Friday, December 02, 2011

Me Versus the Homeless Lady with 15 Kids

Thursday was the 2 year anniversary of the day I got laid off. Definitely an anniversary I never expected to be marking. Significantly, Thursday was also the first day I got a paycheck in a very, very long time. It is amazing how bringing home money that I earned, even if it is just minimum wage for a holiday job, can feel so good. Being able to support yourself really is important.

Today (Friday) I shared this news clip of a homeless woman with 15 children on Facebook. She was making the news for her antics in demanding that "someone" has to do something to give her money and housing for her children. No father(s) in the picture. She swears the state agencies that intervened (by paying her rent and giving her welfare assistance) messed everything up for her. In all of her (ridiculous) demands, she never once asks for a job, she only asks for handouts. She wants welfare and help, but doesn't want to have to live by the rules the state requires of her. (So she landed in jail.)
This story really hit me hard. First, it just makes me mad that here I am trying so hard to find a job and support myself. I don't qualify for any sort of state or federal assistance, in spite of the fact that for 20 years I've paid taxes. And now that I do have a job, in spite of being underemployed and out of work for so long, I am paying taxes again that go to help this woman. The system is unfair to both me and her.
I am ridiculously happy for someone who only earned $90 this week. I'm exhilarated really! Thrilled! I earned money! I don't have to ask for handouts! I feel sorry for this woman that she doesn't understand the pride and happiness that comes from being able to provide for yourself (and her 15 kids). Having lived with that sub-standard feeling of guilt that comes from being dependent on handouts her whole life (no matter how grateful you are for them, there is this feeling of being a loser and a failure that you have to accept them), her entire sense of self-worth is completely warped. I really do feel sorry for her. (And simultaneously, I'm mad at her that she is abusing the system.)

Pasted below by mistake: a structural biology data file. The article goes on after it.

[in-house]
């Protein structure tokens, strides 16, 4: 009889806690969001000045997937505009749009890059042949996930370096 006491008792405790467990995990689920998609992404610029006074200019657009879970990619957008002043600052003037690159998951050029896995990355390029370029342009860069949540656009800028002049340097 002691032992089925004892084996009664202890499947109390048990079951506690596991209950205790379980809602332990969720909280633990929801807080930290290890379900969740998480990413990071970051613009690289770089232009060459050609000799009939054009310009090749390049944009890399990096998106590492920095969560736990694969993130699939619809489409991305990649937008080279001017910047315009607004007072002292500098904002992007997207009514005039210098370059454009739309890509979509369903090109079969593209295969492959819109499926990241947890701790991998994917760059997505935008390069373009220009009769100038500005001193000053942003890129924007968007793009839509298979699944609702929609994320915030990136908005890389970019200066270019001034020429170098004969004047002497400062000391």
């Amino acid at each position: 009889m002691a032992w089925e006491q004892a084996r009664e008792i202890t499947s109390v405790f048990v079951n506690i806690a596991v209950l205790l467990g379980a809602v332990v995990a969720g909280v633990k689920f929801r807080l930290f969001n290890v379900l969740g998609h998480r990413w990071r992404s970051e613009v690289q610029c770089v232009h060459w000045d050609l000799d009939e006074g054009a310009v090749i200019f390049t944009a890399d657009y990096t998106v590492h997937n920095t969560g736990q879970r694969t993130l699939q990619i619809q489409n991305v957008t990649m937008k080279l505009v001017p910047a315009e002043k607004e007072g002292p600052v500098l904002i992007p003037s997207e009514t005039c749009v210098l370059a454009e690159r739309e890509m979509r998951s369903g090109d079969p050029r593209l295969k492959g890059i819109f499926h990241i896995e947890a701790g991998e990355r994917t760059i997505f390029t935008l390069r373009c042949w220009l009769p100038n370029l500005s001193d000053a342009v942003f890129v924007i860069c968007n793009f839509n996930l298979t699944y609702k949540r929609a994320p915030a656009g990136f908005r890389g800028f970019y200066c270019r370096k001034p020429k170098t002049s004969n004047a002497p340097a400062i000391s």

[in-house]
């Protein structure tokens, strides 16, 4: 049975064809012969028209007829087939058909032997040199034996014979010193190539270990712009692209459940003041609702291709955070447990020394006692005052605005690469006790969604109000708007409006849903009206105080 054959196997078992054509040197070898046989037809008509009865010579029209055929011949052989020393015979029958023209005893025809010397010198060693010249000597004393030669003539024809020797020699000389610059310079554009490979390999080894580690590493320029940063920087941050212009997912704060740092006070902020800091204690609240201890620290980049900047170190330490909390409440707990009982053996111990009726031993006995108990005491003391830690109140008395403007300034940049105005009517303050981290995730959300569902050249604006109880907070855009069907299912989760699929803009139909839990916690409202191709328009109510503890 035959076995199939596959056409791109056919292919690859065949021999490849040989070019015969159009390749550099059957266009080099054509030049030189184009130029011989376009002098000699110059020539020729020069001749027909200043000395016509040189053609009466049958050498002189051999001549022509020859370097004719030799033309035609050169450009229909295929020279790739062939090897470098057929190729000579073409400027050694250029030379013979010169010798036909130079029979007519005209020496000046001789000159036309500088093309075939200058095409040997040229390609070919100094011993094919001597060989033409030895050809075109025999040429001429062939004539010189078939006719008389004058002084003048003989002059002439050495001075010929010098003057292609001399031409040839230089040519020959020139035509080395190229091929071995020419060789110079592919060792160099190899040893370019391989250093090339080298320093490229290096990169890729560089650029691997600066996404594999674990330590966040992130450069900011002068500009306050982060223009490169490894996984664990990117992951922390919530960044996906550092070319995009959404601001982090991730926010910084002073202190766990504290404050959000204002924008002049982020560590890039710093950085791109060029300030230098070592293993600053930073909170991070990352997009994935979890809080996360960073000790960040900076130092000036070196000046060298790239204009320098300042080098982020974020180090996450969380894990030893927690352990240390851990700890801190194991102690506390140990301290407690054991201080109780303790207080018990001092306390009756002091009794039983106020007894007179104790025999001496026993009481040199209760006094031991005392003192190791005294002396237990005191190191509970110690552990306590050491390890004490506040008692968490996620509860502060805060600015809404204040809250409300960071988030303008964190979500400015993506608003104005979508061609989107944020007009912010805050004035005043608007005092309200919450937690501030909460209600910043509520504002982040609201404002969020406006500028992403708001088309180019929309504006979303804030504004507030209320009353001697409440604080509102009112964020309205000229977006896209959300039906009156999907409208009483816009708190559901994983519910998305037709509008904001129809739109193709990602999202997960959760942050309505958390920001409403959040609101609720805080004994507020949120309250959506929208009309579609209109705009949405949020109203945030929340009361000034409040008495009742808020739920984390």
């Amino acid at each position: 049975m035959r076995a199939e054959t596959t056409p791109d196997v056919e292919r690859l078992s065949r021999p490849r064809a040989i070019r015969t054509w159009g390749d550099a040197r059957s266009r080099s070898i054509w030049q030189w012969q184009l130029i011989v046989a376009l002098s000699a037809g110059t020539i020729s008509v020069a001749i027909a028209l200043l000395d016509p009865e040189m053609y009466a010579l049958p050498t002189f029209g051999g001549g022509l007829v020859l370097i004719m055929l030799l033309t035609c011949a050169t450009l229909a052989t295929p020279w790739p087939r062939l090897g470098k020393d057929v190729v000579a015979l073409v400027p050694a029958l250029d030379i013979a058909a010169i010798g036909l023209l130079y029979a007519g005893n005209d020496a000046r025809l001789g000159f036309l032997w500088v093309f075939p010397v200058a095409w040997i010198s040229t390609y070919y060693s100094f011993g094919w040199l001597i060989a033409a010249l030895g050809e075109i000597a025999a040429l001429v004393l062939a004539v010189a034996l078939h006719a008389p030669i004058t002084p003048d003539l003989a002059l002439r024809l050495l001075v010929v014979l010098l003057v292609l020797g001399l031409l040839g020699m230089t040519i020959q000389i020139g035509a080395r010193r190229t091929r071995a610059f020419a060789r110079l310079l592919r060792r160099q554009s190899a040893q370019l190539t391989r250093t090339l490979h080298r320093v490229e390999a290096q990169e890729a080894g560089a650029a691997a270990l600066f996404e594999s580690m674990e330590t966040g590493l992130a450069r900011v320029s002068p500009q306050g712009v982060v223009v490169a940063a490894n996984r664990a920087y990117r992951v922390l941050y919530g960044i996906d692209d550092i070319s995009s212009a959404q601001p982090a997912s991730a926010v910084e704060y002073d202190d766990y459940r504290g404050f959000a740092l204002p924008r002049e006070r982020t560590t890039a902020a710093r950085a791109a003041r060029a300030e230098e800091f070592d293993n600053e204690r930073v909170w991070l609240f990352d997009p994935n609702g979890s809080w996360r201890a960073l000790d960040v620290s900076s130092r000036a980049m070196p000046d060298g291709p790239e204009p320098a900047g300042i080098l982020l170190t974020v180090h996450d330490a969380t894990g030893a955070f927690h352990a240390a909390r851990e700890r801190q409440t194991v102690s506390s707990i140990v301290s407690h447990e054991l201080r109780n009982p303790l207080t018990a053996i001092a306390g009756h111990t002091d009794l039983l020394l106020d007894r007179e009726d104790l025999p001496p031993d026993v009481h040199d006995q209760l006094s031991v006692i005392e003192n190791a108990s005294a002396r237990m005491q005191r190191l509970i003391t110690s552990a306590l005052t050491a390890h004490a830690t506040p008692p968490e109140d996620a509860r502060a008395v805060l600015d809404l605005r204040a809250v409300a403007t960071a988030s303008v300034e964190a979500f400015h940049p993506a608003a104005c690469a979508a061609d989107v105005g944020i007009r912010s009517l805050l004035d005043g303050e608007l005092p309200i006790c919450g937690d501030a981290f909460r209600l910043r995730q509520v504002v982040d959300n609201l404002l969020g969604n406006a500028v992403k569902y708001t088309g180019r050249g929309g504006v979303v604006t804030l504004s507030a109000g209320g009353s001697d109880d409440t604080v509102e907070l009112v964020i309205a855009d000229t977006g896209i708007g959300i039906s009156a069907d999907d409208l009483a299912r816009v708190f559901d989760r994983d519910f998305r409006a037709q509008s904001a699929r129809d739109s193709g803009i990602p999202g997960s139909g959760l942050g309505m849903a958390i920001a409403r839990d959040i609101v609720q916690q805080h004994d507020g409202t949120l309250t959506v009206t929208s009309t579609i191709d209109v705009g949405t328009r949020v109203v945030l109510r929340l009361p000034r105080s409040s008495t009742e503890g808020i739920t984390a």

I've become completely fascinated by the upcoming presidential elections. I'm closely watching to see which candidate has a jobs reform package I feel good about. I'm also looking intently at their Social Security reforms. Each of the candidates has a jobs recovery plan. But to be honest, as I look at them, I don't see how any of those plans will help me. I know that isn't the right way to look at it. Once these new jobs are created (in energy production), new money will be made, more money will be spent, and the cycle eventually leads to all companies having more money and more hiring happening. I just hate knowing that my job is at the end of that growth cycle. (How did I end up in a career considered as "window dressing" to most companies?)
It frightens me really. I don't know when a "real" job will come along. But until then, I get to send a few dollars a week into the system that supports this ridiculous woman.
And don't even get me started on Occupy Wall Streets demands for more handouts.

1 comment:

  1. Anonymous2:48 AM

    There is a lot we don't know and should not judge. We see brief clips of her life. We don't see her asking for a job. However, she may just feel trapped. If she starts working and earning money, she may just have to hand it over and be worse off than if she wasn't making money because it isn't enough. Also, she is a product of the system. I think being upset at the system is a more accurate thing.


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